In five days, I will be singing Beethoven's 9th Symphony with Mendelssohn Club. I will be singing this work for the first time. But I will also be hearing it for the first time, because I have never ever heard the final movement of Beethoven's 9th!
How is it possible, you may ask, for a composer who grew up listening to classical music, to have never heard one of the classical music "war horses"? My first answer to "Who's your favorite composer?" was even Beethoven. But through the combined avoidance of my parents, teachers, and professors, I have never heard the work in full. I am very, overly, exhaustively familiar with the 20 seconds used by films, advertisements, and moments of epic everywhere. The rest, however, will be completely new.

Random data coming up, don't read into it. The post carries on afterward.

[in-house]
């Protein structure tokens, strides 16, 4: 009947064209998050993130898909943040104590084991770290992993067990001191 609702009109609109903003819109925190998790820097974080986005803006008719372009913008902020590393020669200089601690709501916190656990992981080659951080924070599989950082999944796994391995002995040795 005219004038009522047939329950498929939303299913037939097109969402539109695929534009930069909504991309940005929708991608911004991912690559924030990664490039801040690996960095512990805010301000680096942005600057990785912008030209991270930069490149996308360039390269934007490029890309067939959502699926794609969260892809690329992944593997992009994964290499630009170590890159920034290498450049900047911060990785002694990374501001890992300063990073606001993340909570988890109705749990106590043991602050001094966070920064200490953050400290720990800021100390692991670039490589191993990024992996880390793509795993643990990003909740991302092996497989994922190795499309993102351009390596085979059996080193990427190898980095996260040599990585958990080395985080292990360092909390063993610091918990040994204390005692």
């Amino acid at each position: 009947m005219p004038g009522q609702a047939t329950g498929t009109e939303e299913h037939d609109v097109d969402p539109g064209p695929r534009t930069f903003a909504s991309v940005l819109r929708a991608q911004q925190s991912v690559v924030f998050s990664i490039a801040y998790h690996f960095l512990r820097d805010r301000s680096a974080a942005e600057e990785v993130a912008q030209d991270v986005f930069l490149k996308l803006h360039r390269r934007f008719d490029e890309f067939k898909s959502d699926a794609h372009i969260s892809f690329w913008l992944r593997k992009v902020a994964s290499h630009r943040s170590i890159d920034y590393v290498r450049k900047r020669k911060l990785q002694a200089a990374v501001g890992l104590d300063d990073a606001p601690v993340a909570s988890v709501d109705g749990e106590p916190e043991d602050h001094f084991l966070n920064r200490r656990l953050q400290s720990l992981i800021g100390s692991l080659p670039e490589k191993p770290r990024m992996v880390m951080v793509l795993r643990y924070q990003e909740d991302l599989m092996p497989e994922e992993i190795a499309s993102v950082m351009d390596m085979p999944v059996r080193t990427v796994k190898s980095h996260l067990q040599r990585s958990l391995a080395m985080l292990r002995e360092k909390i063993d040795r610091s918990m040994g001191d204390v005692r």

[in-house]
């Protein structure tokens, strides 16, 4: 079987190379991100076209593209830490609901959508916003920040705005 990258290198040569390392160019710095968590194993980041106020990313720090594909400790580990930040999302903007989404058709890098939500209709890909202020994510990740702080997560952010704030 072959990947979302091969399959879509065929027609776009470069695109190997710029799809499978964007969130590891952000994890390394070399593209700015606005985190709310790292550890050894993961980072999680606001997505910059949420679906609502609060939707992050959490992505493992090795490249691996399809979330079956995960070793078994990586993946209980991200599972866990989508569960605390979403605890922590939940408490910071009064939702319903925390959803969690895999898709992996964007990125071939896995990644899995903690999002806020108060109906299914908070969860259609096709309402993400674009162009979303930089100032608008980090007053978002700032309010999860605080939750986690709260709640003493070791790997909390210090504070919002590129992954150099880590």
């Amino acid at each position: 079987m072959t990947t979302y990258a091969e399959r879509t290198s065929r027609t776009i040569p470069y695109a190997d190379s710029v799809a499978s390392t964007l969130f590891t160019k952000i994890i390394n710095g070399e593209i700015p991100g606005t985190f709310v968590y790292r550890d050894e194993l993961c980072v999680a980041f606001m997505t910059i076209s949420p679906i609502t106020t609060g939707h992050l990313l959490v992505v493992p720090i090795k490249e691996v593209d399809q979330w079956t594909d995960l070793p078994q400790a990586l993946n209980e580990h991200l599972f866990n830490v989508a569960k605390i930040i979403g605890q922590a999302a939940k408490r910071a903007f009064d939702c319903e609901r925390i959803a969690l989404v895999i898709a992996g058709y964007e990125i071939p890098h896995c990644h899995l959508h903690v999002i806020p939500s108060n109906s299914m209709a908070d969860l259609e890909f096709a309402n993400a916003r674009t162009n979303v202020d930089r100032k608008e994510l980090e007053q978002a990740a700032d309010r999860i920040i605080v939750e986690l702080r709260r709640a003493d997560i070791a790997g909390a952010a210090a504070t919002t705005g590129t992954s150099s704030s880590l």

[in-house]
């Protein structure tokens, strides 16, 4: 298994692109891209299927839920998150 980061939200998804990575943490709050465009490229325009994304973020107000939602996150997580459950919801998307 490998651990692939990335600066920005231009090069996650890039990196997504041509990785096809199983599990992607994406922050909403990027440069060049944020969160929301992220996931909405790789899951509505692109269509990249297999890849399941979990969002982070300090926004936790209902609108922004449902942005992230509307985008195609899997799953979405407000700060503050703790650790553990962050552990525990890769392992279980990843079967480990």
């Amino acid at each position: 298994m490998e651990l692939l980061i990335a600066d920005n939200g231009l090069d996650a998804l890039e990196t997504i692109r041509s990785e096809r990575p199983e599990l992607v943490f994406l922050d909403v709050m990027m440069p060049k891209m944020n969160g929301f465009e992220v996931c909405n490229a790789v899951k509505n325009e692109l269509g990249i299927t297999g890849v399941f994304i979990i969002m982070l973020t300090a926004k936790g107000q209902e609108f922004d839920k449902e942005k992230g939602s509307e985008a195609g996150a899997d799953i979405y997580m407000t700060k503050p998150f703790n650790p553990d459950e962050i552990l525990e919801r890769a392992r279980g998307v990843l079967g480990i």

I am approaching the 9th with the same freshness that I approached Julia Wolfe's Anthracite Fields (link) earlier this spring. I will be hearing it for the first time live, with the Philadelphia Sinfonia, as a performer. With a grand total of three rehearsals before the performance, I will probably still be sight reading. Sure, the balance will sound a little funny from the balcony above the stage. But I look forward to the experiencing some of the surprise Beethoven's first audience experienced at the premier of the work 190 years ago.